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Western Cape reflects on the roll-out of the Covid-19 vaccines one year later

As of Monday, 4 821 094 Covid-19 vaccines have been administered to the general public, excluding those who participated in the Sisonke Study. Picture: Supplied

As of Monday, 4 821 094 Covid-19 vaccines have been administered to the general public, excluding those who participated in the Sisonke Study. Picture: Supplied

Published Feb 18, 2022

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Cape Town - One year ago, the Western Cape administered the highly-awaited Covid-19 vaccine doses to health-care workers at the Khayelitsha District Hospital, with President Cyril Ramaphosa present.

As of Monday, 4 821 094 Covid-19 vaccines have been administered to the general public, excluding those who participated in the Sisonke Study.

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Provincial Health Department spokesperson Mark Van Der Heever said the entire international and national uptake of vaccination had not met the expected targets due to a number of reasons, including hesitancy. In the province, 4 809 843 had received at least one dose and 2.3 million, or 46.6%, were fully vaccinated.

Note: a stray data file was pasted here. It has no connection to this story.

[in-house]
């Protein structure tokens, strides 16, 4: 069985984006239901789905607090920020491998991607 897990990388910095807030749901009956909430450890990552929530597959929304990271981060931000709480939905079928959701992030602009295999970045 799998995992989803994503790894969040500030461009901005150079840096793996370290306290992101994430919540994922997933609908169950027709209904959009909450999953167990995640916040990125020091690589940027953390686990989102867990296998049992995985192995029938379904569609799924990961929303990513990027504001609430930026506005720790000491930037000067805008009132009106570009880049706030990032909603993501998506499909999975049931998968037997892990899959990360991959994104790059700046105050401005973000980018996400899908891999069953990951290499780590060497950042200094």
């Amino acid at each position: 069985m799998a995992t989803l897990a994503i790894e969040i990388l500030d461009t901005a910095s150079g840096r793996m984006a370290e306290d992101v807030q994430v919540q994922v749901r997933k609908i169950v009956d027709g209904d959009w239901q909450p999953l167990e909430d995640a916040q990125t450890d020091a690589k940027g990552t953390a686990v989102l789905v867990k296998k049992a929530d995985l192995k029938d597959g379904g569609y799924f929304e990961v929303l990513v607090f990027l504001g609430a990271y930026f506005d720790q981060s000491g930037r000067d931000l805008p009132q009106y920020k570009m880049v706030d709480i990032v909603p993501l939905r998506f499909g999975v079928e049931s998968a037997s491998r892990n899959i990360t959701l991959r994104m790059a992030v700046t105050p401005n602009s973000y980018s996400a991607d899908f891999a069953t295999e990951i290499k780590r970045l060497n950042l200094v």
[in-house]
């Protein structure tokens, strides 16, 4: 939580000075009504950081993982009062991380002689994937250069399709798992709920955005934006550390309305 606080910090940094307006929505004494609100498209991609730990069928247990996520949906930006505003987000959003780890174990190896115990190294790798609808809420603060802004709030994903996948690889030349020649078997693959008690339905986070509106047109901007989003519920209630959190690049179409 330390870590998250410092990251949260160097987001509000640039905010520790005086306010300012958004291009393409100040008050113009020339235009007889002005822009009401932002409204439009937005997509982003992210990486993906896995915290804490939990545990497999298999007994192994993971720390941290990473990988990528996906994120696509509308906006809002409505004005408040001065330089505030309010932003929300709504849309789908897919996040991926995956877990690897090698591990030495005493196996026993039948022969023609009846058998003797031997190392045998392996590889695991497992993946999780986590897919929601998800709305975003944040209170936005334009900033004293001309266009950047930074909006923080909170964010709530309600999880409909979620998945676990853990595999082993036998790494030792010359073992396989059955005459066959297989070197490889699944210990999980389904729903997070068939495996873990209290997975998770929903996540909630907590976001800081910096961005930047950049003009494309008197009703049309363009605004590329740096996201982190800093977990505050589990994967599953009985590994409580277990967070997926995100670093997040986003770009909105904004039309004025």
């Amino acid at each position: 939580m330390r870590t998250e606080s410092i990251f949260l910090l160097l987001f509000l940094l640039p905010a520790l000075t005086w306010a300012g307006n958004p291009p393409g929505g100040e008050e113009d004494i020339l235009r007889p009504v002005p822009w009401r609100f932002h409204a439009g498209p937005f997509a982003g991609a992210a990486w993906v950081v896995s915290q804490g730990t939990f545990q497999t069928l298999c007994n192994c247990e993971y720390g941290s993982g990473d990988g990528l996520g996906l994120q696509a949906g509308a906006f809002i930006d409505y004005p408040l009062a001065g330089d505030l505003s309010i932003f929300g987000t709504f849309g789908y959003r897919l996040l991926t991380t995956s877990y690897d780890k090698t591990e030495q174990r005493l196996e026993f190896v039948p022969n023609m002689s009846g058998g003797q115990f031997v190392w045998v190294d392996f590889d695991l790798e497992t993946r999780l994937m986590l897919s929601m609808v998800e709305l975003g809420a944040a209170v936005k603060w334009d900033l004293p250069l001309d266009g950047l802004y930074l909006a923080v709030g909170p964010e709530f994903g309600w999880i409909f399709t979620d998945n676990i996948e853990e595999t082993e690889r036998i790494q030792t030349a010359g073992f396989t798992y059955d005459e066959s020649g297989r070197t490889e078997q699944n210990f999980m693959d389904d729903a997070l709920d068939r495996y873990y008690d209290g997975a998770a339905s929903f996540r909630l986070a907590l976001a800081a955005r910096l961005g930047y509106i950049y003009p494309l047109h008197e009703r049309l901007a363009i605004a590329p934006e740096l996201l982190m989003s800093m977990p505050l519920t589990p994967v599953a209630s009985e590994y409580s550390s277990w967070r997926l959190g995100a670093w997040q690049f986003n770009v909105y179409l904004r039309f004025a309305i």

“These include the vaxi taxi going into hard-reached areas and low-uptake areas as well as going into people’s homes to provide the life-saving vaccine,” Van der Heever said.

The Western Cape recorded 6 526 active cases of the virus, 654 186 confirmed cases, with 625 992 recoveries, as at 1pm on Thursday. To date, about 21 668 people have succumbed to Covid-19 complications.

Last week, the World Health Organization’s director-general Dr Tedros Ghebreyesus and the Belgian Minister of Health visited the MRNA vaccine technology transfer hub at Afrigen Biologics and Vaccines, followed by visits to Crossroads Community Health Clinic and vaxi taxi to observe integrated care and vaccination.

Health MEC spokesperson, Nomawethu Sbukwana said: “This is by far the largest vaccination programme the Western Cape has ever undertaken. We are currently focusing on vaccinating residents aged 50-plus and people under 18 years with co-morbidities who have not yet accessed a vaccination centre on their own initiative.”

Meanwhile, Tygerberg Hospital is boosting its infrastructure to increase vaccination of pregnant women.

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“Covid-19 vaccines are safe in pregnancy, and it is the only way to decrease risk of Intensive Care Unit admissions and death,” the hospital said.

“The availability of Covid-19 vaccines for pregnant women in South Africa was an important landmark. Despite availability, the vaccination uptake in our high-risk pregnant population was low.”

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